My hubby cleaned up this side of the house before the winter to keep the basement window sills from getting wet and degrading even more. We will need to replace them eventually, but it is not high on our list.  I envision a bit of a rock garden on this side of the house.  It never gets any direct sun, and is already pretty well covered in rocks.  I want to plant some decorative moss clumps, shade tolerant grasses and maybe have a small experimental shade garden to try some crops.  I am thinking like a 2 foot by 3 foot area at most.

We still have this ginormous pile of rocks that we don't know what to do with, but after two truck loads of stuff hauled away it is looking much nicer.  My aunt and uncle have given us this little Chevy S10 to haul things around in.  It was my grandfathers until he died and my aunt inherited it.  We all love it.  It has spent most of its last ten years parked, though, so it has some issues, but for just taking our seldom trips to the lumber store and the dump, it is perfect.  We bought a new battery a side mirror and a steering wheel cover for it. That's all it took to get it going, really.  It sure beats having to borrow a truck from my parents who live 20 minutes away. 
This is the former home of the terrible black berry bush.  It was very determined to stay, but I was more determined it should go.  I think I won in the end, but it proved to be a formidable foe. Hopefully, none of its children have survived to try to avenge their mother. I feel like I am the heroine of an epic tale that might have a sequel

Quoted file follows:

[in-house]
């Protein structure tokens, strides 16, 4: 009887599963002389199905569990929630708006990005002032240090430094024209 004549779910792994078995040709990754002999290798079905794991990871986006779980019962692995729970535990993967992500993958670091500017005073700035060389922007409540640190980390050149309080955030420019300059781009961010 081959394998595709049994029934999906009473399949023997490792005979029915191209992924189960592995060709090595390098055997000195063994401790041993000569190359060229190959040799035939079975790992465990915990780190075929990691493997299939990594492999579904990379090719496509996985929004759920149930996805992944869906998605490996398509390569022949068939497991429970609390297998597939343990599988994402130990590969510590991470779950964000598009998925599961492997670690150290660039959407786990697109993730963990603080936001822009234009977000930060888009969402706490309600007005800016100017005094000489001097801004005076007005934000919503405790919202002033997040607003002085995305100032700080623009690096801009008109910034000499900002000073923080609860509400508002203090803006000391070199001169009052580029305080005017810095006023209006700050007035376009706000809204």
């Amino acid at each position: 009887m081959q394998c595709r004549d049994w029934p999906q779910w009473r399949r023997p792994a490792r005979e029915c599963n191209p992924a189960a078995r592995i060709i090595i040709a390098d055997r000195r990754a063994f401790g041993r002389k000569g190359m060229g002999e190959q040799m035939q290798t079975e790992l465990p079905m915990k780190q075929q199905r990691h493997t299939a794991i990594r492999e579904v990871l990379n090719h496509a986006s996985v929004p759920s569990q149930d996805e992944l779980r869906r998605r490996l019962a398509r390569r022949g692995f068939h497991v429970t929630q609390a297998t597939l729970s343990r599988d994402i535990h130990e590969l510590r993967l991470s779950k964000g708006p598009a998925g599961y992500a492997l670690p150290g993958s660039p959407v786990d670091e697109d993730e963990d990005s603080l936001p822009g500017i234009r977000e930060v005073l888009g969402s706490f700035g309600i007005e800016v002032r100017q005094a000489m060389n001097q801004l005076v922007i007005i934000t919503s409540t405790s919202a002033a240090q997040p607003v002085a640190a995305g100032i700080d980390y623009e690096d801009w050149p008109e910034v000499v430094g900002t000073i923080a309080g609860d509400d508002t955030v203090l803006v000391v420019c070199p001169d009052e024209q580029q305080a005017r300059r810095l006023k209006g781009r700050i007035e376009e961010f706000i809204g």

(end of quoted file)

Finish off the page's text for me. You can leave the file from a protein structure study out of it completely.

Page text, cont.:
This is the future site of the chicken coup.  I have bought the foundation blocks for it.  I just need to level it off and start work, but I feel like I should get the whole yard back there level first to really see what it will look like.  I would hate to get it wrong and have to move it.  My husband and I are debating what to do about this ugly wood shed.  Obviously, we can do a lot to make it look better by taking down the random wafer board and crooked two by fours, but should we just rip the whole think down? About the only part that is not ramshackle thrown together is the roof, but even the supports  for that are questionable.  The closest corner you can see in the above picture fell victim to one of the digging dogs that lived here before we bought the place.  It was dug up and then severely chewed upon.  It is no longer lending much structural support.  I am leaning towards taking the whole thing down, straitening out the garage by jacking it up on this corner, then building a new wood shed. I have been looking up simple plans.  I guess the real problem will be trying to get that all done before we need to start storing wood for next winter. we do use the wood stove a lot in the winter for heat.